I Hate Typhoid


Shannon Dingle talks about her trip to Uganda and the hospital visit that made her truly appreciate medical care at home.

How do you learn what it means to be scared?

When a little one with HIV, who just became your child the week before, spikes a fever and headache and body aches, and you have to rush to a hospital in the middle of the night for help, and the first hospital doesn’t have any nurses or doctors there at the moment, “scared” takes on a whole new meaning.

As you hold your dear one, burning up and lethargic, on your lap down dirt roads and past boda boda stands, it doesn’t matter if you’re not much of a crier. Tears fall.

As a kind man who has become a friend comes with you into the second hospital, you are thankful, even without knowing that he asked your husband’s permission to stay with you and protect you since it was dark and late and could be dangerous. The same dear man walked an hour to a different hospital two nights before because his baby had croup and he didn’t have the resources to get a ride there. The same dear man walked to another hospital a few years before with a sick baby who died in his wife’s arms during the two hours before the doctor arrived to see their child.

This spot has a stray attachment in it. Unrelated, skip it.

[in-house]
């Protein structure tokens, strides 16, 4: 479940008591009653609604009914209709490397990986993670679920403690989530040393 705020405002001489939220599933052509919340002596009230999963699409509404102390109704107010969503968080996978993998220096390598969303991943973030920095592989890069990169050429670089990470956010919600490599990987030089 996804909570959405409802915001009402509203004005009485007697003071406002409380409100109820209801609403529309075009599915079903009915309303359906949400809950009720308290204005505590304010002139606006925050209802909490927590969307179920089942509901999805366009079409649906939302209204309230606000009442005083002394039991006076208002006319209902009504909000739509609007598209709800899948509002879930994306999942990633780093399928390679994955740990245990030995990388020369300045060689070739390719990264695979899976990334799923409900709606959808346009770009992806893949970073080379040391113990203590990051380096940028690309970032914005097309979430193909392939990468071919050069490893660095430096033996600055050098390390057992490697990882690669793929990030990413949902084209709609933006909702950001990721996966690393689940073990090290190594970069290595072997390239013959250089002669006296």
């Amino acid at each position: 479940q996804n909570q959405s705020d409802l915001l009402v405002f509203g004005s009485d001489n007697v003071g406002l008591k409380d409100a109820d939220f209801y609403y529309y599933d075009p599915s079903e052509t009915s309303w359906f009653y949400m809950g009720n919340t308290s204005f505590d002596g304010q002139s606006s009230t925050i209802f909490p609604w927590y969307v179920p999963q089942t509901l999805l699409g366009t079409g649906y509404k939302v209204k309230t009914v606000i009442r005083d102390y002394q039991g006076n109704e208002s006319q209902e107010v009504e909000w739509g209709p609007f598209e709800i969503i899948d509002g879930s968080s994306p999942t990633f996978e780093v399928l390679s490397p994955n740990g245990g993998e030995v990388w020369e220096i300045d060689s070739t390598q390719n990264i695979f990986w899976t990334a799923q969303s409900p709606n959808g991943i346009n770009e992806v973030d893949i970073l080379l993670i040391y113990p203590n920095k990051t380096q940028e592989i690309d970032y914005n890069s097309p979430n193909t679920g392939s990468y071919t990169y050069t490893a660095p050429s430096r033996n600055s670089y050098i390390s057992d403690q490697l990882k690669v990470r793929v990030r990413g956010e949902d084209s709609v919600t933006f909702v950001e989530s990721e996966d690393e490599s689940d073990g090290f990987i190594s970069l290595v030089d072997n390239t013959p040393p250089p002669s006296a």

Yes, I learned what it means to be scared, but my friend taught me a greater lesson about kindness and sacrifice. I learned much more too…

How callously I treat the riches available to me at home. 

How spoiled I am to be able to reach an on-call nurse or doctor when I need help in the middle of the night. 

How blessed I am to be able to quickly and easily go to our local children’s ER whenever my kids need care, knowing that everything medically possible will be done for them.

How little difference it makes if I carried a child in my womb for nine months or in my arms for a few weeks… my heart hurt in the same way as it would have for Jocelyn or Robbie as I waited for medical attention for the one I carried through the hospital in the dark.

How encouraging social media can be, as I returned home to find that our internet had run out but still had ten comments to read that had come through on my phone before the web cut out.

How thankful I was for a medical experience that, despite not meeting the standards expected in the US, was perfectly adequate as professionals did what they could with all the resources they had.

How the 37,500 Ugandan shillings – roughly 15 US dollars – were a small price to pay for seeing two doctors and two lab techs, getting test results quickly, and leaving with two prescriptions.

How precious it was to return home to one sleeping baby girl and four awake children who couldn’t sleep without kisses from Mommy and assurance that their sick sibling was home safe.

How exhausting and joy-filled parenting can be, all at the same time. 


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